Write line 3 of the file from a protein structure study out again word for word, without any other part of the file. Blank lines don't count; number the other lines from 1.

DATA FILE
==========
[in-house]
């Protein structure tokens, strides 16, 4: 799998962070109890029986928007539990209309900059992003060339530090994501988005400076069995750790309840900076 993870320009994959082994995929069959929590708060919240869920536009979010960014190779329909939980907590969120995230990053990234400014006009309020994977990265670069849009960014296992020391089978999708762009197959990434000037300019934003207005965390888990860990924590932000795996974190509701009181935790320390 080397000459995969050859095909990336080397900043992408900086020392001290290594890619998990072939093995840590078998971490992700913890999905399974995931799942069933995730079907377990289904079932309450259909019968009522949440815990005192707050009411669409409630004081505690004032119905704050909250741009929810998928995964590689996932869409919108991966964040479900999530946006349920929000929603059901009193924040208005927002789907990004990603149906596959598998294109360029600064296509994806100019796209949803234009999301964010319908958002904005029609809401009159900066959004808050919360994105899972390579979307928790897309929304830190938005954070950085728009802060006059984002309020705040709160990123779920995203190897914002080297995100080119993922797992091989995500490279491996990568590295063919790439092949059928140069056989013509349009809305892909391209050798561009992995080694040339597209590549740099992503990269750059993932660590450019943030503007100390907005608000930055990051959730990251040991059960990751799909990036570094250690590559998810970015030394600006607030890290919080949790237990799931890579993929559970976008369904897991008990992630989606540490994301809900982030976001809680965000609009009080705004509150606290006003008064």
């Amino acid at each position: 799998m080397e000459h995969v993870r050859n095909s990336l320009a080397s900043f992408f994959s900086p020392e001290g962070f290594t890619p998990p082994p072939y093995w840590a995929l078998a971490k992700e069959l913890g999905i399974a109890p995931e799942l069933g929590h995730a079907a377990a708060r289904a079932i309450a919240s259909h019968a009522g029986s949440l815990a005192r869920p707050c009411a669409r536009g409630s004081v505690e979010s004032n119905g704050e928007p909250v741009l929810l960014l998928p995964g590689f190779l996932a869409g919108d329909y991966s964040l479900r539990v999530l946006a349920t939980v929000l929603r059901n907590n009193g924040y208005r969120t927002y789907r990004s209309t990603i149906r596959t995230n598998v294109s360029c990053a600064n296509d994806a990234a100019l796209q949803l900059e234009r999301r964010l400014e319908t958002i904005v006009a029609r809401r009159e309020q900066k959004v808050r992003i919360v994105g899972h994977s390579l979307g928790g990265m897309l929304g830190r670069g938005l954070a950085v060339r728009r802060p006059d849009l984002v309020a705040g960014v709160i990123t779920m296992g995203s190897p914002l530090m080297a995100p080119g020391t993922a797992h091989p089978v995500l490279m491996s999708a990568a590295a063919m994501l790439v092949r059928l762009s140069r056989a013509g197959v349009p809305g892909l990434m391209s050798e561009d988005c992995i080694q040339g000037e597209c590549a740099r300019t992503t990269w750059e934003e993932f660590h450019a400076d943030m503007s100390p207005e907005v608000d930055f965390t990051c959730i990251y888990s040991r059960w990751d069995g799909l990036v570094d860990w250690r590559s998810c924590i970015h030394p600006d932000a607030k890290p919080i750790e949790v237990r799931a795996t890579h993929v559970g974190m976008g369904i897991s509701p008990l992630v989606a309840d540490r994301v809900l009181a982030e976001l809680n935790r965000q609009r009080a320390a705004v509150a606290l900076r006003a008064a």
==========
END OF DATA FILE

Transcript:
């Amino acid at each position: 799998m080397e000459h995969v993870r050859n095909s990336l320009a080397s900043f992408f994959s900086p020392e001290g962070f290594t890619p998990p082994p072939y093995w840590a995929l078998a971490k992700e069959l913890g999905i399974a109890p995931e799942l069933g929590h995730a079907a377990a708060r289904a079932i309450a919240s259909h019968a009522g029986s949440l815990a005192r869920p707050c009411a669409r536009g409630s004081v505690e979010s004032n119905g704050e928007p909250v741009l929810l960014l998928p995964g590689f190779l996932a869409g919108d329909y991966s964040l479900r539990v999530l946006a349920t939980v929000l929603r059901n907590n009193g924040y208005r969120t927002y789907r990004s209309t990603i149906r596959t995230n598998v294109s360029c990053a600064n296509d994806a990234a100019l796209q949803l900059e234009r999301r964010l400014e319908t958002i904005v006009a029609r809401r009159e309020q900066k959004v808050r992003i919360v994105g899972h994977s390579l979307g928790g990265m897309l929304g830190r670069g938005l954070a950085v060339r728009r802060p006059d849009l984002v309020a705040g960014v709160i990123t779920m296992g995203s190897p914002l530090m080297a995100p080119g020391t993922a797992h091989p089978v995500l490279m491996s999708a990568a590295a063919m994501l790439v092949r059928l762009s140069r056989a013509g197959v349009p809305g892909l990434m391209s050798e561009d988005c992995i080694q040339g000037e597209c590549a740099r300019t992503t990269w750059e934003e993932f660590h450019a400076d943030m503007s100390p207005e907005v608000d930055f965390t990051c959730i990251y888990s040991r059960w990751d069995g799909l990036v570094d860990w250690r590559s998810c924590i970015h030394p600006d932000a607030k890290p919080i750790e949790v237990r799931a795996t890579h993929v559970g974190m976008g369904i897991s509701p008990l992630v989606a309840d540490r994301v809900l009181a982030e976001l809680n935790r965000q609009r009080a320390a705004v509150a606290l900076r006003a008064a």